Group riding lessons used to be the most common form of riding instruction, but factors today have developed a private and semi private riding culture.
I believe group riding lessons have tremendous value causing beginner and intermediate riders, in particular, to advance more quickly. Here’s why:
Social Horse Lovers
One of the reasons soccer is popular among kids is because it involves other kids. Just drive past a soccer field with a 7 year old kid in your car. You’ll notice that their eyes don’t leave the hoard of kids who look like they’re having a great time together. Kids are social creatures. They want to be with other kids.
Adults may carry more baggage learned from life lessons, but most of us look for a group that is somewhat like ourselves, just like we did as kids.
Let’s face it. Riding is a social experience. People who take lessons and ride want to connect with other people who take lessons and ride. Group riding lessons are one way to feed the social needs of the horse lover. Even adults look forward to riding together.
A Better Teaching Pattern
I believe group instruction, taught by a competent instructor, is a better teaching pattern for most people (and horses). Because the instructor’s focus moves from student to student, rather than resting on one person for the entire ride. This provides smaller information bites which are more easily absorbed. Plus not having the instructor focus on them relentlessly allows the student the opportunity to make adjustments and corrections themselves. And even though the pressure is off for a short time period, the instructor is still aware of what is happening with her student.
The Visual Learning Tool
For some people, riding snaps into place much faster when they can see what they are trying to achieve. Group riding lessons provide the instructors with demo riders. Take teaching diagonals as an example. Instead of exhausting the “rise and fall with the one on the wall” ditty and instead of having your students struggle looking at their horse’s shoulder to try to coordinate it with their posting, you can let them watch each other. The first part of learning diagonals is seeing the relationship between the horse’s shoulders and the rider’s posting. I’ll have one rider watch the group and I say, “Tell me which shoulder comes back as this rider sits into the saddle.” It works every time because it’s that old “a picture is worth a thousand words” theory at work. The visual tool works at all levels, over and over again. The bonus is that when they see that one of their peers can achieve something, they know they can too. So I guess I have to add that group lessons give students confidence.
The Element of Fun
Games are an excellent way for riders to put their skills to practical use. There is an endless number of games that an instructor can use; from dropping rocks in a pail to relays over fences. These games can all be used in private lessons as exercises but they are so much more fun when you can form teams.
In the same sense that group riding lessons give students confidence, group lessons also add the challenge factor. When peers ride together and they see one another achieve, that nudge to do it better seems to find its way in.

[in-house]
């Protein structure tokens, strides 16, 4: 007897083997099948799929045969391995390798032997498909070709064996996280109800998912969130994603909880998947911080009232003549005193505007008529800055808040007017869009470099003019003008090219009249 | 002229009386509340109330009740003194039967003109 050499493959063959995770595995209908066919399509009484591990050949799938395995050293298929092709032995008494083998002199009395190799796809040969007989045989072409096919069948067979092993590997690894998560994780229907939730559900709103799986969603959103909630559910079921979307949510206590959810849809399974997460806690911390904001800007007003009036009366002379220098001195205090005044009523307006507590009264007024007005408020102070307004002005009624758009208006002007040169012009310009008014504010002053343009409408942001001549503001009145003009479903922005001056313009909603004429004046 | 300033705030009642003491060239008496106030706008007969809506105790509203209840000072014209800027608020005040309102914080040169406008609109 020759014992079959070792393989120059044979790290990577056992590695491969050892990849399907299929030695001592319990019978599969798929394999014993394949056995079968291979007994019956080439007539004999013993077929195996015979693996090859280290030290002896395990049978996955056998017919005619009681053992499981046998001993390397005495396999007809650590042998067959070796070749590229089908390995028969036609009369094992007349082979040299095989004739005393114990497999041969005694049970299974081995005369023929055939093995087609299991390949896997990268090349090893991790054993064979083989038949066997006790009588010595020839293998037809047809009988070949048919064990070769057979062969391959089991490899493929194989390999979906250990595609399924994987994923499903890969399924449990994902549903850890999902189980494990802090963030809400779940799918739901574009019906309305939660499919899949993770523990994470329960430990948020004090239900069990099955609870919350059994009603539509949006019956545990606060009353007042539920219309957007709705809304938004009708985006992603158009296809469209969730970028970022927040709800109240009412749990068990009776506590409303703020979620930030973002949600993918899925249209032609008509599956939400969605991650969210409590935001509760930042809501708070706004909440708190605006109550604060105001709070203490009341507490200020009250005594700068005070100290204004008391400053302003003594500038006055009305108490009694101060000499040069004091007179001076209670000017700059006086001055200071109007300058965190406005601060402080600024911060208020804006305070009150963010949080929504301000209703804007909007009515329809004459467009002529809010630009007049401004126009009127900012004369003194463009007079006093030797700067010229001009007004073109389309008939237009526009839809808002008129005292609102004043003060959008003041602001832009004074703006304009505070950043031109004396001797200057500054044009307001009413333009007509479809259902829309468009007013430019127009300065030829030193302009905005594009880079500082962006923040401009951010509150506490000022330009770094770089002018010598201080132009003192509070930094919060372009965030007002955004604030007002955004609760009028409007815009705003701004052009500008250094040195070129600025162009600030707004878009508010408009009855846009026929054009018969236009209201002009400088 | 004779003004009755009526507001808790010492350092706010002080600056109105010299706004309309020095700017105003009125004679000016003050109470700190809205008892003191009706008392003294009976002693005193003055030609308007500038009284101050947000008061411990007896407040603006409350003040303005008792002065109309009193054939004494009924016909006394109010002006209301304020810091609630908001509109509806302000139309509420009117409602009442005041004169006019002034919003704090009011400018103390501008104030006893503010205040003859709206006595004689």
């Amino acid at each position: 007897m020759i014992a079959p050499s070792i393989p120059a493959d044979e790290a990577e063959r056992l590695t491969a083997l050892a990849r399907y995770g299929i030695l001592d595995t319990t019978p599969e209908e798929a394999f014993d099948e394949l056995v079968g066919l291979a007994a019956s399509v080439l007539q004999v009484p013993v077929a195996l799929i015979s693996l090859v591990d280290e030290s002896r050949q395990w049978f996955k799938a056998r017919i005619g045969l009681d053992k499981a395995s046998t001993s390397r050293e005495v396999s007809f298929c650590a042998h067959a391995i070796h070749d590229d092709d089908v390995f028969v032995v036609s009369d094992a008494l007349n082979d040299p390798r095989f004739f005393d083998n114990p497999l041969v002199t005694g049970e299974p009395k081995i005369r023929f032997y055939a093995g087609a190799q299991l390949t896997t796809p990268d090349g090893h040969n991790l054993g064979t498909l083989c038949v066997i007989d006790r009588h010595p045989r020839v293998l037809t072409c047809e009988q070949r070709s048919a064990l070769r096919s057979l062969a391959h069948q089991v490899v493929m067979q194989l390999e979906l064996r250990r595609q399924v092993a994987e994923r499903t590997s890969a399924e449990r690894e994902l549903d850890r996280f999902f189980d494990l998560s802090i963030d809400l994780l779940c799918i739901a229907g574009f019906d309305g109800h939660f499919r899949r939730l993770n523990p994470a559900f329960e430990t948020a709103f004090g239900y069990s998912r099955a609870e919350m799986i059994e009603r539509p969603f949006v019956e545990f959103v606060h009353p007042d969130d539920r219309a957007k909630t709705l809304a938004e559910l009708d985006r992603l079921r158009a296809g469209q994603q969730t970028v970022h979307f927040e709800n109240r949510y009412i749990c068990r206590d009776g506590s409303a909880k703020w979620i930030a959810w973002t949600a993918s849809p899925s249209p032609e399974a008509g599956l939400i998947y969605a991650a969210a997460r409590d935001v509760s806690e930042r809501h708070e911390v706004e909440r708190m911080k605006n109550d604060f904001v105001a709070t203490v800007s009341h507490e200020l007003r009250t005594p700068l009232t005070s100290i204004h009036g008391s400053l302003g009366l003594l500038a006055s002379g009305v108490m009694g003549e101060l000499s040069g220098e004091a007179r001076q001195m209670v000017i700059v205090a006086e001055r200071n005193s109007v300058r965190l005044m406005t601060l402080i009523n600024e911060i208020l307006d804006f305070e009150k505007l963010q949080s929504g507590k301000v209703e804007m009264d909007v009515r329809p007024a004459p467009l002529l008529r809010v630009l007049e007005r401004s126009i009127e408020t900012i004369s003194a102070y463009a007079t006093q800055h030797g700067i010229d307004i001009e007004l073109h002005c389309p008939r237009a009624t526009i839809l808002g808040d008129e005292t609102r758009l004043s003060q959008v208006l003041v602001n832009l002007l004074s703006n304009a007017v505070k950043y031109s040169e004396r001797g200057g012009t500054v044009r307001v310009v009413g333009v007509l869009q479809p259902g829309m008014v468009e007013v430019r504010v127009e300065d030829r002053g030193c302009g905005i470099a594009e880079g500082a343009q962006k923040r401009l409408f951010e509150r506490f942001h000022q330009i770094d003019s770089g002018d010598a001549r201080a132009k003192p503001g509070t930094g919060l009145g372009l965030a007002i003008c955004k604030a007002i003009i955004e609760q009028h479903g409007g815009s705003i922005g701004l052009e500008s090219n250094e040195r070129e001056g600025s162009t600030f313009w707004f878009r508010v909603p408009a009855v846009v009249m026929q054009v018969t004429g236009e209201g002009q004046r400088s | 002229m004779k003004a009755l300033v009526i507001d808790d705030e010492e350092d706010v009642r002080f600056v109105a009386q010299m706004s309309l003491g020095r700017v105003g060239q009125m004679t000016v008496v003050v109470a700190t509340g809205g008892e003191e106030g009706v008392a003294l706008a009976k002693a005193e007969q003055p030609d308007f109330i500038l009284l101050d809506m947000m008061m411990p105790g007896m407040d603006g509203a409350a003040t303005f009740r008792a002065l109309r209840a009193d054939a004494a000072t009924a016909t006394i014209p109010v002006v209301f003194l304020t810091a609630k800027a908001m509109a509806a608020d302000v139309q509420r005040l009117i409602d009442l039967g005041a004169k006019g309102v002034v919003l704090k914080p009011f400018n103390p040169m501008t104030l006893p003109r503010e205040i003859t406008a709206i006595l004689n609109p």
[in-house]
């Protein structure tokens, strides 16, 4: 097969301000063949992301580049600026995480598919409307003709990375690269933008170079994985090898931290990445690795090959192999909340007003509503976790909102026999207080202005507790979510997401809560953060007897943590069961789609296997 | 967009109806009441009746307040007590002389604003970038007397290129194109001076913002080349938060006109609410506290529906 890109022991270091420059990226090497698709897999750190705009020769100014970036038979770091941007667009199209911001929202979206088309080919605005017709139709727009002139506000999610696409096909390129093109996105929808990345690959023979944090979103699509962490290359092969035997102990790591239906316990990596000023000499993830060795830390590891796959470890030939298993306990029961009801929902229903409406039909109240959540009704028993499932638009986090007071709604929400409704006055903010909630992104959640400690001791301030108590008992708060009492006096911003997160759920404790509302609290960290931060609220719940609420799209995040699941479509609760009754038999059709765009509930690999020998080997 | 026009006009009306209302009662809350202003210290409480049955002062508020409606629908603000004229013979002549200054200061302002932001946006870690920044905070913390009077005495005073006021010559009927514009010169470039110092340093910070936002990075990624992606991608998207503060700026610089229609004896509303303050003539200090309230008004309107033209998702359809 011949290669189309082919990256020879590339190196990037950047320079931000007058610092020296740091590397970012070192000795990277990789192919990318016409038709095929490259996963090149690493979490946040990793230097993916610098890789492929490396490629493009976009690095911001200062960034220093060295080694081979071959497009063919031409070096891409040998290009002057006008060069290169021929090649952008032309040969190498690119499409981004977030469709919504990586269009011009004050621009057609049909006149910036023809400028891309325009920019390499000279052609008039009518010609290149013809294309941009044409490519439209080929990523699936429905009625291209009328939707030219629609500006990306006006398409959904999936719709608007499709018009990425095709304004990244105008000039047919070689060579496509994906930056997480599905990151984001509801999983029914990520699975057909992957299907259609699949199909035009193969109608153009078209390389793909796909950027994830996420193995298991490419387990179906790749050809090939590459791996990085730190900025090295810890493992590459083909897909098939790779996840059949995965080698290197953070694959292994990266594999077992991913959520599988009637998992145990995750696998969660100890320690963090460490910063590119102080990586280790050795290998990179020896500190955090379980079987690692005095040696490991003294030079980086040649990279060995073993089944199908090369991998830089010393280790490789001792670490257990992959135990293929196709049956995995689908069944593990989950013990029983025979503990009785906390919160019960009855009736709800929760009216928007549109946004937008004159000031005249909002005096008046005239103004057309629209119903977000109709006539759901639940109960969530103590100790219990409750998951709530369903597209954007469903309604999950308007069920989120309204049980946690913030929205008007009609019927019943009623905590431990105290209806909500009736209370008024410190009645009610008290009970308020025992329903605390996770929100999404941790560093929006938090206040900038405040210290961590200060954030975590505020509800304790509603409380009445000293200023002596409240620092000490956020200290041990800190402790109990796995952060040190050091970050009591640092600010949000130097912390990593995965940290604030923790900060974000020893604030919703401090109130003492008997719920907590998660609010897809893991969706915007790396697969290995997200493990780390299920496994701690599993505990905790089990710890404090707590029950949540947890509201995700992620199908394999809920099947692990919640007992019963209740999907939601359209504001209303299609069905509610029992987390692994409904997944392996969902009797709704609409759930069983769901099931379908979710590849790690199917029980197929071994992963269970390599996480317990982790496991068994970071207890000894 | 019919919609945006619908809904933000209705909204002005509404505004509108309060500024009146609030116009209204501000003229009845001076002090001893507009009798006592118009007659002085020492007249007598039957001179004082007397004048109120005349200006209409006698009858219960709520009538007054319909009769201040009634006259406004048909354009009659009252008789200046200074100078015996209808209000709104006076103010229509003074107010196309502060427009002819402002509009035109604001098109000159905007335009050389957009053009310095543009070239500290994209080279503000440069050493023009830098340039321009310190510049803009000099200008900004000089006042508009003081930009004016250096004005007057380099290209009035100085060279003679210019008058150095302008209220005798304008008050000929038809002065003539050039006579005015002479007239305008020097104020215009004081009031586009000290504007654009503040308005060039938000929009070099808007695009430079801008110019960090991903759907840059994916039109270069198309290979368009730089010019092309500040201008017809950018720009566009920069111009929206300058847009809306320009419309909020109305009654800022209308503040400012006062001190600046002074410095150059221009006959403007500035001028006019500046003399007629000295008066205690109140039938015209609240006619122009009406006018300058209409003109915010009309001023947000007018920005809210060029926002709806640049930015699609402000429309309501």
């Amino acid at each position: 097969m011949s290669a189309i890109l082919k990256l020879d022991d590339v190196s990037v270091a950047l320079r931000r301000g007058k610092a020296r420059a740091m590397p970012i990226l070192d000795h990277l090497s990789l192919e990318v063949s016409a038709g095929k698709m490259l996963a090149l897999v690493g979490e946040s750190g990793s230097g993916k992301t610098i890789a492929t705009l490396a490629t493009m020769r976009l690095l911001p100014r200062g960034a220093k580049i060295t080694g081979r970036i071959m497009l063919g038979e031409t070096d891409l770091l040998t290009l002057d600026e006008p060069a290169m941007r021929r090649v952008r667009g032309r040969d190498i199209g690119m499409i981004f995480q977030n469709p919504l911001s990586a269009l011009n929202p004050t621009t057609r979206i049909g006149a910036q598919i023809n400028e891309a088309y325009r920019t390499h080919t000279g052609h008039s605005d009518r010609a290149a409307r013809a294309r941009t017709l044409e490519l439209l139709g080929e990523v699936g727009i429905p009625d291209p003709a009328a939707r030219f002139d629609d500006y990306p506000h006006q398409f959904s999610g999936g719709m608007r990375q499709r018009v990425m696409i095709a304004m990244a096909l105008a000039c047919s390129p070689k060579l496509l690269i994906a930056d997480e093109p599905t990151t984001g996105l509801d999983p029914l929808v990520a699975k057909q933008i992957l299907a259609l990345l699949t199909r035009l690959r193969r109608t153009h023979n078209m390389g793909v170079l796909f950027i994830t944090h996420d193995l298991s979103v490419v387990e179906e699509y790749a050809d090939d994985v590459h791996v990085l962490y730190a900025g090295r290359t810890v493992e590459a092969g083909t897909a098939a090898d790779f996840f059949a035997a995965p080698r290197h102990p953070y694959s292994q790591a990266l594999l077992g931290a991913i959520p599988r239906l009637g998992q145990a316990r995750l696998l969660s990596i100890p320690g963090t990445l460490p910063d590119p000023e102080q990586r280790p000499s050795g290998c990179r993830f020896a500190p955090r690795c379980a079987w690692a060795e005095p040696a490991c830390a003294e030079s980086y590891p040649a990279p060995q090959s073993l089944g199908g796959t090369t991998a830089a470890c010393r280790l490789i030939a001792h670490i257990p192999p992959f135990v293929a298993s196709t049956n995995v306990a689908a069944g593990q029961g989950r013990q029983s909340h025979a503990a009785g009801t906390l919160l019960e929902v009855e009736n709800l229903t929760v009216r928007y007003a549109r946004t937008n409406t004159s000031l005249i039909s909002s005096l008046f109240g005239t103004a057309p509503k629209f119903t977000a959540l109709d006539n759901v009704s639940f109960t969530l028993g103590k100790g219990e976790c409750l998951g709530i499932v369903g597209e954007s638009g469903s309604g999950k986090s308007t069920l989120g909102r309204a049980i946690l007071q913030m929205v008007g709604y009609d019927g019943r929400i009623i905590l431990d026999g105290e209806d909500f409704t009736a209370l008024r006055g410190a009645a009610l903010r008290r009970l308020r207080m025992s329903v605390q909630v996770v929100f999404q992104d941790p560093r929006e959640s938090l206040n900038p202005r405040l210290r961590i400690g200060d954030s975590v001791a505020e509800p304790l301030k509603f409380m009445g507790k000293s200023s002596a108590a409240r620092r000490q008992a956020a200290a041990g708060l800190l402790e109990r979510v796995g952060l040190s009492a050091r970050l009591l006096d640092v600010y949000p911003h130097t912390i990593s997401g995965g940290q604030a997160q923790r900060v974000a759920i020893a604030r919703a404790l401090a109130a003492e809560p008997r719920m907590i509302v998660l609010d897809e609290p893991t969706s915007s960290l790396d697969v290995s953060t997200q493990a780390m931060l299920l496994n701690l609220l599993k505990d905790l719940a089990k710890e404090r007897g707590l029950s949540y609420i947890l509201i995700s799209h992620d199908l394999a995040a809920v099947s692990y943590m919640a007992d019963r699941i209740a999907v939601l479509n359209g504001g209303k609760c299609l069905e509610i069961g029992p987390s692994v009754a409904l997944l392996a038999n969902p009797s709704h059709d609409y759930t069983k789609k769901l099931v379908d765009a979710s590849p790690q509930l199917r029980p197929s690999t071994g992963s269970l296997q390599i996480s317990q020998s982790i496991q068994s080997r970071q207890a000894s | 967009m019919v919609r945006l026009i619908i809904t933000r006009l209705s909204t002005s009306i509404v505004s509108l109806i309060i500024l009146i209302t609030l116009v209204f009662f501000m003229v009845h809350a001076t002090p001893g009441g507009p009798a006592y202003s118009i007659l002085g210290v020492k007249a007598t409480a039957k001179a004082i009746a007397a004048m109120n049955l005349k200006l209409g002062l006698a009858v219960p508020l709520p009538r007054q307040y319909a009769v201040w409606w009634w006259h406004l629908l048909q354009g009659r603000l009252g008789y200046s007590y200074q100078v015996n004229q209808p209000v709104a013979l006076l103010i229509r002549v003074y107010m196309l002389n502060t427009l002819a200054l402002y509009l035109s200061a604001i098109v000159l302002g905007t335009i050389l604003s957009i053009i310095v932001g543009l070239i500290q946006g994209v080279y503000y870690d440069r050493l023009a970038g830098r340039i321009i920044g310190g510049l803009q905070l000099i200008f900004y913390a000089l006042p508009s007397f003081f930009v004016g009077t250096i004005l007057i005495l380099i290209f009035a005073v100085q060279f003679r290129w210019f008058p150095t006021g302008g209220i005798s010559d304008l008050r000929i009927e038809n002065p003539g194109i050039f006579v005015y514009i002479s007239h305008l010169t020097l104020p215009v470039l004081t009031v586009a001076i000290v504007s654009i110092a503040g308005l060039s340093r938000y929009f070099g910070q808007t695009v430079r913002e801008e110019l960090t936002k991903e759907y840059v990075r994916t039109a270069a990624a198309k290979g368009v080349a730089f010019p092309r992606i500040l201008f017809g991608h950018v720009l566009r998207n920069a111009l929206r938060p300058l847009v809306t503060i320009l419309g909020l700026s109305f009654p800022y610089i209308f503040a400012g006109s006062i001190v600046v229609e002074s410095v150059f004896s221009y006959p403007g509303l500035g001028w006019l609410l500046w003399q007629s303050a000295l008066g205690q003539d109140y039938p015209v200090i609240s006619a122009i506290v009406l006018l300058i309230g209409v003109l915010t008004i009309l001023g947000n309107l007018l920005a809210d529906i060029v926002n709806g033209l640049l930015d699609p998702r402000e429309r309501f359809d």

One of the most delightful lessons I have ever witnessed was with Molly Sivewright. Mrs. Sivewright is the author of both “Thinking Riding ” books, as well as a book on lunging. She is the founder of Talland School of Equitation in England and is a Fellow of the British Horse Society. I met Mrs. Sivewright at a dressage clinic in Kansas. In a matter of minutes, through the use of school commands, Mrs. Sivewright had 8 dressage riders divided into two circles, going the opposite direction and changing circles smoothly on command. Believe me when I say, that this didn’t start out pretty! These horses and riders were used to riding alone. But after a few minutes, this group looked like an experienced drill team. I’ll bet those riders will never forget Ms. Sivewright’s lesson.
Working in file and trying to keep the correct distance from the horse in front of you is challenging for students. Adding changes of rein, circles, and transitions on command gives students a new way to work on their skills. I call this “learning through necessity”!
For Pony Club camp, I hired a man who’d ridden with an Andalusian drill team that exhibited all over America. I had my doubts that the older, higher rated members would be comfortable using their hot thoroughbreds for drill riding, but I was wrong. This instructor’s classes were the thrill of camp for all levels that year.
And Then There’s the Economics of Group Lessons
Group Lesson Students Can Carpool
Let’s face it. Travel time and cost are a big deal to everyone these days. It’s a bonus anytime moms can take turns transporting kids, and riding lessons are no exception.
Group Lessons Cost the Student Less But Make You More Money
Do the math. If you charge $50 for a private lesson and $30 for group lessons, (these figures are only examples – I’m not telling you what to charge.), with five students in a group you will bring in $150 as opposed to $50 for the same time spent with a private lesson. And the bonus is that at $30 per lesson your student has a better chance of taking more than one lesson each week
Keep Your Students Coming Back
Group lessons are an important part of an instruction program. It takes work to become proficient at teaching group lessons and requires the ability to “multi task” as well as have “eyes in the back of your head”, but it’s worth it. Group lessons have benefits that range from progress, to social, to use of time, to finances, to fun. In the long run its the progress and fun that will keep your students coming back for more.
Thanks for reading The Riding Instructor
Barbara Ellin Fox
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